Posts Tagged ‘tanzaniawildlifesafari10’

To Track an Animal, You Need to Look For…

Tuesday, March 30th, 2010

Yes, we’re going there. The topic that makes everyone giggle. Take a deep breath and here we go:

Poo.

You would think that such a silly subject wouldn’t be something Smithsonian scientists would bother studying, but they do. Scientists at the National Zoo in Washington, D.C. keep a close eye on the animals, from the food they eat to the end result. It provides information that is vital to nutrition, reproduction efforts for animal conservation, and the overall health of the animal. Plus, when you are working with certain animals, it’s better to keep them at a distance. That’s why taking samples of their waste is the easiest way to keep an eye on our animal friends.

You can learn more about these scientists by watching SciQ: Poo on the Smithsonian Channel.

 

But tracking an animal in the wild is a different story. When it isn’t living in a zoo, and there’s a vast amount of land to cover, how do you even start looking for an animal? In that situation, finding a few droppings can really help narrow your search. Remember, when you are on safari in Africa, look for the poo.

Our Tanzania Family Safari is a great tour for adventure, exploration, and a lot of giggling by people of all ages.

Be honest, did this blog post make you giggle?

Little-Known Facts About Lions

Thursday, January 7th, 2010

You know what they say—”Know before you go.” Here are five interesting facts about lions, to get you ready for that Tanzanian safari  you’ve always wanted to take.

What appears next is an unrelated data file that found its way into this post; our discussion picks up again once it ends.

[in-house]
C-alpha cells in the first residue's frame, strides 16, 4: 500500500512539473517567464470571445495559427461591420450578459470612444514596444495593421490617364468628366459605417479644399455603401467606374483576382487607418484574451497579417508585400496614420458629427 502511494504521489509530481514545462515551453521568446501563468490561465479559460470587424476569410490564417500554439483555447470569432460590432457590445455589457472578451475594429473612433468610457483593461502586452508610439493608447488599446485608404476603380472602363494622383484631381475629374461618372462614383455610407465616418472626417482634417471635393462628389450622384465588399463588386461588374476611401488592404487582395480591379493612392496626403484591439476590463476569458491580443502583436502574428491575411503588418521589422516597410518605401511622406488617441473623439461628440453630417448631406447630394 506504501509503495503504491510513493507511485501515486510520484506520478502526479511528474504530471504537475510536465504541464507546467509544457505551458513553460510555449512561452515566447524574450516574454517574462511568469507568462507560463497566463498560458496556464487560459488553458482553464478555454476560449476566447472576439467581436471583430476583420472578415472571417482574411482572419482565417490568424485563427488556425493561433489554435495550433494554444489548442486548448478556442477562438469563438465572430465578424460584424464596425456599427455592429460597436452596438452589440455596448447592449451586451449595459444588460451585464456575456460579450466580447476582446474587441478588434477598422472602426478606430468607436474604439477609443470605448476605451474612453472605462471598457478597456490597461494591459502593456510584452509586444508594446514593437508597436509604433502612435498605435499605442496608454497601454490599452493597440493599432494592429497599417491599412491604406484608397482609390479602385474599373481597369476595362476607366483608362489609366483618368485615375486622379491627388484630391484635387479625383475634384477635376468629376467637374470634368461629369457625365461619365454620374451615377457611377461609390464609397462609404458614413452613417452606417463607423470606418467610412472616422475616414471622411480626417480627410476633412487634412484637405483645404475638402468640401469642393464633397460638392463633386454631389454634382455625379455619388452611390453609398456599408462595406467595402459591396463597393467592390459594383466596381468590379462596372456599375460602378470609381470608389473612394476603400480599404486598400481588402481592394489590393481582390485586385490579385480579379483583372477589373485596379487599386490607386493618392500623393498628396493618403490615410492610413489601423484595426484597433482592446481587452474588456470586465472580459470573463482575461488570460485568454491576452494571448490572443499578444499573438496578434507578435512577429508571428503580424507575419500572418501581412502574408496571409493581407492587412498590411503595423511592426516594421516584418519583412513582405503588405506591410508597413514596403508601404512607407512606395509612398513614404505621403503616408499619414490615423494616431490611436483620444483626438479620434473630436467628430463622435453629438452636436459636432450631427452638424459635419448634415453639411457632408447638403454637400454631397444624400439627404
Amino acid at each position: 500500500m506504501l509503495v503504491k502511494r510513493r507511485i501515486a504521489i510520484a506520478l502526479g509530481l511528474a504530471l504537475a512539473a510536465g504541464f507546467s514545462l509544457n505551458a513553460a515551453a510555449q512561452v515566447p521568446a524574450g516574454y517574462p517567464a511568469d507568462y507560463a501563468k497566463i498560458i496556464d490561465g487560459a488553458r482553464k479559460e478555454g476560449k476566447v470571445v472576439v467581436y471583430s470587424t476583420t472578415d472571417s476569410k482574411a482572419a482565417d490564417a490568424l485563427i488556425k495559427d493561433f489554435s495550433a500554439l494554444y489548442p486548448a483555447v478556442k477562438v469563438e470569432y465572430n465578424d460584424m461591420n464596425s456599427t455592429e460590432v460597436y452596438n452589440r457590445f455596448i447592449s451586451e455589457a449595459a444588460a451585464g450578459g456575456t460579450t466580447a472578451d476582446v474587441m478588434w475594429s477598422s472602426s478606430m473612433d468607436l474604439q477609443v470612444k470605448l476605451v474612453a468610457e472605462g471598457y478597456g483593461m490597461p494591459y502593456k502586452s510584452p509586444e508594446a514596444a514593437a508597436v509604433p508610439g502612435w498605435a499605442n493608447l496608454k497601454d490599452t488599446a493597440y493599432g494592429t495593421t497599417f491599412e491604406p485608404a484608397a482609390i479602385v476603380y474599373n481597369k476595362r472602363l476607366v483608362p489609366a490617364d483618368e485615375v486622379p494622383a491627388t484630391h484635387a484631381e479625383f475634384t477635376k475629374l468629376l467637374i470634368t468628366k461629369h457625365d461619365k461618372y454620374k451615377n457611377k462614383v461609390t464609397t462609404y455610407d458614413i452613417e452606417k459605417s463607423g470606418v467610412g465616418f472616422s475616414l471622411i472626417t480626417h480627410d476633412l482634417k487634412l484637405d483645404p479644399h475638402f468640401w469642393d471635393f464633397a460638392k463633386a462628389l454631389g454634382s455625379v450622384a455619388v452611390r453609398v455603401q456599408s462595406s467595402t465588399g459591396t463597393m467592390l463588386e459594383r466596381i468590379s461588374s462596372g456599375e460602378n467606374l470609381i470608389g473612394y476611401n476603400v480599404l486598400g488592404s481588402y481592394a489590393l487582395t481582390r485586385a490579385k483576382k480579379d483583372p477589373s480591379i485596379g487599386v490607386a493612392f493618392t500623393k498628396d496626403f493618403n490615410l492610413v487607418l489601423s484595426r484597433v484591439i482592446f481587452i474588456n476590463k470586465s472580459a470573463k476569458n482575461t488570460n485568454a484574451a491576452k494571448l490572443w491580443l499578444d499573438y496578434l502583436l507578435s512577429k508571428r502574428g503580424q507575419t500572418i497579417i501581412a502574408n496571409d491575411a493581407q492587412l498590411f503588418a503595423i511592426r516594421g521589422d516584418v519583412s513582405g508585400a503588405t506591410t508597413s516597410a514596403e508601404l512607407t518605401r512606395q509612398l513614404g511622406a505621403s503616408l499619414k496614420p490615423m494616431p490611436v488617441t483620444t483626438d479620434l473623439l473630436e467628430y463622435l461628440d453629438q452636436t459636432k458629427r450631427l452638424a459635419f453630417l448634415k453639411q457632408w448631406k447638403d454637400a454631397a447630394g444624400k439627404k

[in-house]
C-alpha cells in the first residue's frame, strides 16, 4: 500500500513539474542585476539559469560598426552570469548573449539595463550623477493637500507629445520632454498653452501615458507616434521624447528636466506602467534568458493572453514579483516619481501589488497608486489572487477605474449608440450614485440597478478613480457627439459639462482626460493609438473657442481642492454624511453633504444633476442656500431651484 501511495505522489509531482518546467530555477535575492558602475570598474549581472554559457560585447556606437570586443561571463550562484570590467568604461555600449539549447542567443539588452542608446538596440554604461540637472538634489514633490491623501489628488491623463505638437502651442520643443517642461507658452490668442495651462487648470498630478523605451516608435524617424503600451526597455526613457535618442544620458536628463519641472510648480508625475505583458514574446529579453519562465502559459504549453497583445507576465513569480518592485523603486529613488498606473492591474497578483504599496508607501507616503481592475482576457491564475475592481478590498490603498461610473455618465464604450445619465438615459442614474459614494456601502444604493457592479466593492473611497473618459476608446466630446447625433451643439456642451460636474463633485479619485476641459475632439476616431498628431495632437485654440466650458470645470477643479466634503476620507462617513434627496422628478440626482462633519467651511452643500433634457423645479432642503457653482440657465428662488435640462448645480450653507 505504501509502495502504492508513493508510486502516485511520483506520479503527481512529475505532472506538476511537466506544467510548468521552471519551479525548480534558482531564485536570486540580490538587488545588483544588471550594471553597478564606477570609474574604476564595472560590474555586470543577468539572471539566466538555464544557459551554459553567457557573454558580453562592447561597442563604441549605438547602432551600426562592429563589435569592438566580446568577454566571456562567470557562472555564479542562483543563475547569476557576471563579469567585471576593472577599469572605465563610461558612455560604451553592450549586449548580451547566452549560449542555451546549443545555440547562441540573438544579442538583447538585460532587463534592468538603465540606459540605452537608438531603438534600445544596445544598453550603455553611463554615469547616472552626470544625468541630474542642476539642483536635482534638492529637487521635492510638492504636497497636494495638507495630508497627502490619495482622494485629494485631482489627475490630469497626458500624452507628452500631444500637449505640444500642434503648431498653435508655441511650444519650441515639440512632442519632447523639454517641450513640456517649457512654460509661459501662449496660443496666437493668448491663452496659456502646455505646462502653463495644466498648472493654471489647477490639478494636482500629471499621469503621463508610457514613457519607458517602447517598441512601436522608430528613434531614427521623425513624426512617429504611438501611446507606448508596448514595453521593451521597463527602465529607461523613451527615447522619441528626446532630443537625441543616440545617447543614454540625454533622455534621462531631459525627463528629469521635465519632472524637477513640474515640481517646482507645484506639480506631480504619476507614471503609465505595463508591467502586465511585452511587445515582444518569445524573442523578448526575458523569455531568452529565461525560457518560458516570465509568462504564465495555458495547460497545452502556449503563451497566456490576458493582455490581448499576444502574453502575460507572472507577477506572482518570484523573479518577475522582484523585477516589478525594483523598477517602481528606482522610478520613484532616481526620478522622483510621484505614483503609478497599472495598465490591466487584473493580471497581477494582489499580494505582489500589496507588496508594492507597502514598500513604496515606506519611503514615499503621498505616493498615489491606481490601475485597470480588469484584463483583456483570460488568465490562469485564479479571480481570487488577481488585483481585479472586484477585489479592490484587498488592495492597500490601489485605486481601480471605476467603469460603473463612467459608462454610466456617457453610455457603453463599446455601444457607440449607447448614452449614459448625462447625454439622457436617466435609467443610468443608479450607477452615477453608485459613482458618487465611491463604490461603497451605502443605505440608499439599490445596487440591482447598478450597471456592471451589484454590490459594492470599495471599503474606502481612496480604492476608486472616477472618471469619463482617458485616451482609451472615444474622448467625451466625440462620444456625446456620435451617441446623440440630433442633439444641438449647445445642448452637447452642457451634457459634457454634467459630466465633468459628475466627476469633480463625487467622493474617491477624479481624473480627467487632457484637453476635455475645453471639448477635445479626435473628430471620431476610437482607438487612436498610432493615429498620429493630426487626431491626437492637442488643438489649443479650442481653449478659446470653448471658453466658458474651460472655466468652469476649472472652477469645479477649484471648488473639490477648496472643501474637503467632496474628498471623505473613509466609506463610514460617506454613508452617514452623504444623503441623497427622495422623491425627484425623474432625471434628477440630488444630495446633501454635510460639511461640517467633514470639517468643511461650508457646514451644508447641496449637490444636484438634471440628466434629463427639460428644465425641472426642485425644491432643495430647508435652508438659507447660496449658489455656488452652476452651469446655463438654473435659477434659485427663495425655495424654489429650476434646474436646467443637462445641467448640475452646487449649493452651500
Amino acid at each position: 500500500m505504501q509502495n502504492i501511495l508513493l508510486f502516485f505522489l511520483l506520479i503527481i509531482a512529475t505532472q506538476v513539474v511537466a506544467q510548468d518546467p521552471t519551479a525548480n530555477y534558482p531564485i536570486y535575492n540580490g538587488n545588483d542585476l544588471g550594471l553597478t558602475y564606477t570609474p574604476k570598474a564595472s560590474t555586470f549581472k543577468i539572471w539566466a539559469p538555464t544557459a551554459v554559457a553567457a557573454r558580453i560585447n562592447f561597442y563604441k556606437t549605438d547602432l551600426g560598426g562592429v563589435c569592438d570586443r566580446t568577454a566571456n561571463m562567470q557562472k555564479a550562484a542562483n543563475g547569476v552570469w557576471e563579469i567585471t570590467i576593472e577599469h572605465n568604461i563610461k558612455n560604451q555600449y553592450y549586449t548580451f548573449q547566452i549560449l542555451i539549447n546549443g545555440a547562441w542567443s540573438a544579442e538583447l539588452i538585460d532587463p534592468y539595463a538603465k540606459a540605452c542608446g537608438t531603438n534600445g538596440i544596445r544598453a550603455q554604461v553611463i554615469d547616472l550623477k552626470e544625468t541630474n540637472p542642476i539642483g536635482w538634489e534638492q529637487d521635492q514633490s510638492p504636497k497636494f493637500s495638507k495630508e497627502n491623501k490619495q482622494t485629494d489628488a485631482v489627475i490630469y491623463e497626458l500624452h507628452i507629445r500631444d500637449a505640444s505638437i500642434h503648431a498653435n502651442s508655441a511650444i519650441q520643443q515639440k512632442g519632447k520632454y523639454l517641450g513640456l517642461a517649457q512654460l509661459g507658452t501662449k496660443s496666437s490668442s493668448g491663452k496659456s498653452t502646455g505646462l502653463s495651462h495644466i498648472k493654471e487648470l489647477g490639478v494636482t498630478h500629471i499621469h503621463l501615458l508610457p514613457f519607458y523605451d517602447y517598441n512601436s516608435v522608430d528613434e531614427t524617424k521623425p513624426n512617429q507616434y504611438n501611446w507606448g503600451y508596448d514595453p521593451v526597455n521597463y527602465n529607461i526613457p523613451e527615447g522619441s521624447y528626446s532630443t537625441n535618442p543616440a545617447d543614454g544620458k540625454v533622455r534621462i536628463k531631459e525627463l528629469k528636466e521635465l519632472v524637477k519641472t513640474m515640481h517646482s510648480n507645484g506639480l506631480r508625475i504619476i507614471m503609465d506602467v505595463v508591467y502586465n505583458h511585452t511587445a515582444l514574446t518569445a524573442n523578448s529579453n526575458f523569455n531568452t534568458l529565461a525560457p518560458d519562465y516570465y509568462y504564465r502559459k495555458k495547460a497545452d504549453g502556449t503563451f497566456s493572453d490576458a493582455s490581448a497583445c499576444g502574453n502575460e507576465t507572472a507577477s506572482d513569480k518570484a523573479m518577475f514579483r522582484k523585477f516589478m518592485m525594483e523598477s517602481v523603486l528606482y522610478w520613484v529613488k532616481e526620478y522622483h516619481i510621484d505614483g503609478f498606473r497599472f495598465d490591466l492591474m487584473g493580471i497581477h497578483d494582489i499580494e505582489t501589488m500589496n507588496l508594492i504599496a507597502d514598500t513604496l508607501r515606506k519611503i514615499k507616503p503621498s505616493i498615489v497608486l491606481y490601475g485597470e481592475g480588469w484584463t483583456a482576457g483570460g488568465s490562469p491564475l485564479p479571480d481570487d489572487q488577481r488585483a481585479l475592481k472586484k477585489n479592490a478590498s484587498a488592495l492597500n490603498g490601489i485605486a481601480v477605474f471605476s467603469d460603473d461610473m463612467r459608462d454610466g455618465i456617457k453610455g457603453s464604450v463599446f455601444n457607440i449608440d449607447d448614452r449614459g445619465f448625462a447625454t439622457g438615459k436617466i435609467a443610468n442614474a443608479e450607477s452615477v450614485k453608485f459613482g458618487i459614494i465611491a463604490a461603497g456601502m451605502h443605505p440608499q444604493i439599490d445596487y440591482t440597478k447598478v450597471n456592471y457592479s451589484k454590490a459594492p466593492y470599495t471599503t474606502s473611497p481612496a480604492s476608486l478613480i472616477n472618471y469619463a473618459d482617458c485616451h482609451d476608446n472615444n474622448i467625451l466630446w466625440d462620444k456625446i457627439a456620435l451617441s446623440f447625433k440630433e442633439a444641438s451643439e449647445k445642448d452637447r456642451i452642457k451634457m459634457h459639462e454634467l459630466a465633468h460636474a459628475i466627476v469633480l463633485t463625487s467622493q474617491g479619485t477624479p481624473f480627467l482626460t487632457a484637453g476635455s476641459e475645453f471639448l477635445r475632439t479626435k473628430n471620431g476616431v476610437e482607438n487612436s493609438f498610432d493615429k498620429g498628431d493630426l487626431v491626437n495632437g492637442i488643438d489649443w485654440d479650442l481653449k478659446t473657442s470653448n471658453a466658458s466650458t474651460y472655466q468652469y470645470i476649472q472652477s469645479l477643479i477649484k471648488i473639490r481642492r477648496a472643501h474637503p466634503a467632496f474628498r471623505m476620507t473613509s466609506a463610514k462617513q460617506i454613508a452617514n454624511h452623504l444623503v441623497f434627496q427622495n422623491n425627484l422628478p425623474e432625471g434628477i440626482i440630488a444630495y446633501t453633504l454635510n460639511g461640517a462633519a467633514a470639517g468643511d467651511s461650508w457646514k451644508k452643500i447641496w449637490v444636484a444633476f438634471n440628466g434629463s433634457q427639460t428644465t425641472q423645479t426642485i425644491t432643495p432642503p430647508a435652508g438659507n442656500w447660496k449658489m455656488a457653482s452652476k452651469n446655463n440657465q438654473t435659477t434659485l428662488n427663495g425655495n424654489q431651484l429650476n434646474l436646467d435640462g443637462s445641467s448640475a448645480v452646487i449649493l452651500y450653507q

Male lions are responsible for protecting the pride from predators. Their manes darken as they age.

Male lions are responsible for protecting the pride from predators. Their manes darken as they age.

  • Young lions have spots, which fade as they mature.
  • Lions at the Smithsonian National Zoo are fed beef and horsetails once a week to keep their teeth and jaws strong.
  • As recently as 10,000 years ago, lions roamed across the world from North and South America to Europe, Africa, and Asia. Today, they live only in the southern Sahara, South Africa, and India.
  • Ancient images of lions can be found in the Lascaux caves in France.
  • Lions are highly social animals, and live in a matriarchal society. Female lions in a pride work together to hunt and care for their cubs and are known to synchronize birth cycles to make cub care easier.

Ready to see some lions up close? Join Smithsonian Journeys for a Tanzania Safari.

What’s your favorite big cat?